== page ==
So what does this mean, this Judaism beyond God that is the hallmark of Humanistic Judaism? It means we combine our Jewish resources and our human resources in approaching the world. We recognize that we have authority, and we stand today with nearly three-thousand years of resources that we can draw upon to find models on how to face the world. We may be afraid, but we can have courage because we tread paths our ancestors have walked. We have the benefit of hindsight, so that rather than apologizing for the past, we can freely acknowledge where we have come from and how to do better.
We do the hard work needed to live lives of integrity, to insist on honesty when it’s convenient to do otherwise—even if the only thing we change is ourselves, because we are not rigged.
The game is not rigged. Our past tells us this, and our future demands that we remember it.
But we need to remember that it is not rigged for either the good or the bad. There are no shadowy forces pulling the strings. There are only people.
Martin Luther King, Jr., spoke of the long arc of history that bends toward Justice. Toward or away from justice, the arc bends only when people act—or when they fail to do so. Jewish history provides us with innumerable reminders that the long arc bends only when people bend it.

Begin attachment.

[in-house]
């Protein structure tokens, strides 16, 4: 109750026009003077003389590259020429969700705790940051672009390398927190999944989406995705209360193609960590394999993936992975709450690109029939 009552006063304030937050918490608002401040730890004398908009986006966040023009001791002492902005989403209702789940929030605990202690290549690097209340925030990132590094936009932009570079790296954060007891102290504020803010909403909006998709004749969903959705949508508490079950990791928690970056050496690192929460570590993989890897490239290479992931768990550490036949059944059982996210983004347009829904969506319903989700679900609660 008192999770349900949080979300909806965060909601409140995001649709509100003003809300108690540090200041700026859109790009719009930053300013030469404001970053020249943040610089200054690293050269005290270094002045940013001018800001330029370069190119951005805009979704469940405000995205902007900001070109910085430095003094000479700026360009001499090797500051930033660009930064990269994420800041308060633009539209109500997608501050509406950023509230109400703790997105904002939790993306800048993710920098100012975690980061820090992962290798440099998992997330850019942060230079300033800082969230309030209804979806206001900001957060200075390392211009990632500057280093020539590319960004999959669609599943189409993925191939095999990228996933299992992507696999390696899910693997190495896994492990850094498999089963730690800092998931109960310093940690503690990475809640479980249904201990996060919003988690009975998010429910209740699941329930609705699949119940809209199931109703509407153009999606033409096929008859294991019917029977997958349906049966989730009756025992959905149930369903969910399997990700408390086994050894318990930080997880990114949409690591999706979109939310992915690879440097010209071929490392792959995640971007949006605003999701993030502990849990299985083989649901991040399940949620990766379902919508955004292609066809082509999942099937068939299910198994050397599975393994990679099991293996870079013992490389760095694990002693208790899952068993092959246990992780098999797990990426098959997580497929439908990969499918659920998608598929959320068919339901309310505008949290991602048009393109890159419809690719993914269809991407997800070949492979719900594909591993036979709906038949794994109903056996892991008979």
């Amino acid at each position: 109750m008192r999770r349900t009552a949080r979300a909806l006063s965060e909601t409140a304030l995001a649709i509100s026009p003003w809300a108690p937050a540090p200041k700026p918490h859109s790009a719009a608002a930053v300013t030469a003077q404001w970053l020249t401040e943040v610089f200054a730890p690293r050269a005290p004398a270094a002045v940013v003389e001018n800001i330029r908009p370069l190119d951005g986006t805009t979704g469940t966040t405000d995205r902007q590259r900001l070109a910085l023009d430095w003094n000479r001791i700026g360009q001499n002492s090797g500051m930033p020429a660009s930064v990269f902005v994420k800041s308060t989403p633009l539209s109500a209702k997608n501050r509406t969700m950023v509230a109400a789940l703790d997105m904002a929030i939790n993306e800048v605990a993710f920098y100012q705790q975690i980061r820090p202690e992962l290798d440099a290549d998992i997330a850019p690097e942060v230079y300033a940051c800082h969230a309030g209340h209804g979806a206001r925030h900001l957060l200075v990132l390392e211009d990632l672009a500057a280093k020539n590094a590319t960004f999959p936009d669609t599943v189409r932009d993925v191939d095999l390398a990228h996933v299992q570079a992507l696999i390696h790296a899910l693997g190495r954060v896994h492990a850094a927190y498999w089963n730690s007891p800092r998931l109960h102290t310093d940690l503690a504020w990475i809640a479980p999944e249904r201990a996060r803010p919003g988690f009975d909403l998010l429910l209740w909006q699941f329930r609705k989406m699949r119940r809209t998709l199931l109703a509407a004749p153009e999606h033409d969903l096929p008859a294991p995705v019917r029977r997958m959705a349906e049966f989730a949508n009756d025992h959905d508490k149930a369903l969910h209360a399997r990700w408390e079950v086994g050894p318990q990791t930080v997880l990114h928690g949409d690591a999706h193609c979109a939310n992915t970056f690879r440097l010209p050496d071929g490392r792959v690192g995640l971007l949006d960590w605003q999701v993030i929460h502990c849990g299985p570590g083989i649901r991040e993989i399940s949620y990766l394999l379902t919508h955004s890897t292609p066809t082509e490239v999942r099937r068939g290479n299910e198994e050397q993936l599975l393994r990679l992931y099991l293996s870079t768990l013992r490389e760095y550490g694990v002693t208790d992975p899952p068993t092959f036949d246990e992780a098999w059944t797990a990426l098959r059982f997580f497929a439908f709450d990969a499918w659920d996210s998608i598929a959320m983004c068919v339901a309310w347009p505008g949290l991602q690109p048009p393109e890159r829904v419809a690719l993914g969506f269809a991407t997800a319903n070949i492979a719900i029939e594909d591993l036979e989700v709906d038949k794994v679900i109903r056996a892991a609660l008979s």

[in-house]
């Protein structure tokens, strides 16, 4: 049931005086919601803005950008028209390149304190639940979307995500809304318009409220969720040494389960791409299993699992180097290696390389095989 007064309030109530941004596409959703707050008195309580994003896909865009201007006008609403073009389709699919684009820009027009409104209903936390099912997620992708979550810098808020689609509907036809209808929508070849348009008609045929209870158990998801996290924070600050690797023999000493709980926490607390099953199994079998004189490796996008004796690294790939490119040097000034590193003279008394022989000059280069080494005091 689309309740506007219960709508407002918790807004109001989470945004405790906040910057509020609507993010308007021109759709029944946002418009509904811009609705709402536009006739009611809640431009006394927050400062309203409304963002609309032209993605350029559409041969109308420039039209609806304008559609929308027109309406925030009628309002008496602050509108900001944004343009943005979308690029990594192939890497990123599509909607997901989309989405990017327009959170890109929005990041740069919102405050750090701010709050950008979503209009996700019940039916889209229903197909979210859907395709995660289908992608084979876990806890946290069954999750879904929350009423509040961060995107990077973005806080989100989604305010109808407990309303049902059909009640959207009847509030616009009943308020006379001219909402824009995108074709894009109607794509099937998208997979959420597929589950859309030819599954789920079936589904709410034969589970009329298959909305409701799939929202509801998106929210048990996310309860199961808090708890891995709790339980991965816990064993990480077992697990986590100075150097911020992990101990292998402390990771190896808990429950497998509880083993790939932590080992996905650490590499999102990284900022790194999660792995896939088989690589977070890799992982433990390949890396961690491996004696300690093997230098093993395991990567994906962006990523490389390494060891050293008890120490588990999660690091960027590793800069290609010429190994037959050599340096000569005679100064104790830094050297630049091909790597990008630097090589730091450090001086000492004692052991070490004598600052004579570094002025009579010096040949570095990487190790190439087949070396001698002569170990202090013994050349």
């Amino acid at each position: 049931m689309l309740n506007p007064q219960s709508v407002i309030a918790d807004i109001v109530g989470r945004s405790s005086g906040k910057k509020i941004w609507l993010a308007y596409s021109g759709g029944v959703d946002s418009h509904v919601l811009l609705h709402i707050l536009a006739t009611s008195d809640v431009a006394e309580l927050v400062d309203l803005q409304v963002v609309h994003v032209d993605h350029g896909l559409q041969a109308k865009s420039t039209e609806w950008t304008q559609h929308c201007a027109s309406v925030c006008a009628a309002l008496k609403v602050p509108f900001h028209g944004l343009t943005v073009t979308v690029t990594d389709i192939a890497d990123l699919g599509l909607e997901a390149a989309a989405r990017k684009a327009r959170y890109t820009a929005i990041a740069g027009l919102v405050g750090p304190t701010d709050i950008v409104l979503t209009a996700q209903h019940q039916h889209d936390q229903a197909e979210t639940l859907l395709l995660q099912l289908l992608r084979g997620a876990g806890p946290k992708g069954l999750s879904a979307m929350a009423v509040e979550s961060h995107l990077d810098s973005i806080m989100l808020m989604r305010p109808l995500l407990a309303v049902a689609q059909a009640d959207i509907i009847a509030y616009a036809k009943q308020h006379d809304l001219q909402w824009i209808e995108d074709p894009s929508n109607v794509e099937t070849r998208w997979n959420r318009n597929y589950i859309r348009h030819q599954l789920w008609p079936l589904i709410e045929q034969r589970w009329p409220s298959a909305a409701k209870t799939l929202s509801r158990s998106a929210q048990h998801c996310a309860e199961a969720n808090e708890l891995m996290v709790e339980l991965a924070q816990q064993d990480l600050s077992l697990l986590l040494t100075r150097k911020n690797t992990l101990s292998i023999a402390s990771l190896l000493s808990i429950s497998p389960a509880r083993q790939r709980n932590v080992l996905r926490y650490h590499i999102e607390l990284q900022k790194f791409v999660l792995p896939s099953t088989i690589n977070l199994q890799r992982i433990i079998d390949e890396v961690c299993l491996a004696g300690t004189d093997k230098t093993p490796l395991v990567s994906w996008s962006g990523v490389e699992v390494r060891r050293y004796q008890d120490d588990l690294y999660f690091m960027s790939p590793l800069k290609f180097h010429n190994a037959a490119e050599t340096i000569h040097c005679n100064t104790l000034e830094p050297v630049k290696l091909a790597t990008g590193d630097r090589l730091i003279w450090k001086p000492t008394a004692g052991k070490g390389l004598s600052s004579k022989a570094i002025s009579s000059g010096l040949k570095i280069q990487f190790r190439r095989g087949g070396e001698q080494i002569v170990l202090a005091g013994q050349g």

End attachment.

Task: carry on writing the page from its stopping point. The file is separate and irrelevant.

The Psalms tell us that the world will rejoice in God’s justice—the heavens will rejoice, the earth will be glad, and the sea and all it contains will roar with delight.
We are Humanistic Jews. Our light is within each of us, and within one another. We know it is human action and human reason that change the world. We know we are diminished when we throw up our hands and stare longingly, waiting for the heavens to answer. The sea and all it contains may roar, but they do so because it is in their nature—not because they wait for justice.
If there will be justice, it will exist because we make it so.
So, this High Holiday season, how do we answer the Chabad rabbi’s question, “Who are you voting for October 3?”
Who are we voting for? We are voting for us. Being here is how we vote. It is we who ensure that the system is not rigged.
Judaism beyond God demands nothing less.
L’shanah Tovah u’M’tukah—may we all have a good and sweet New Year.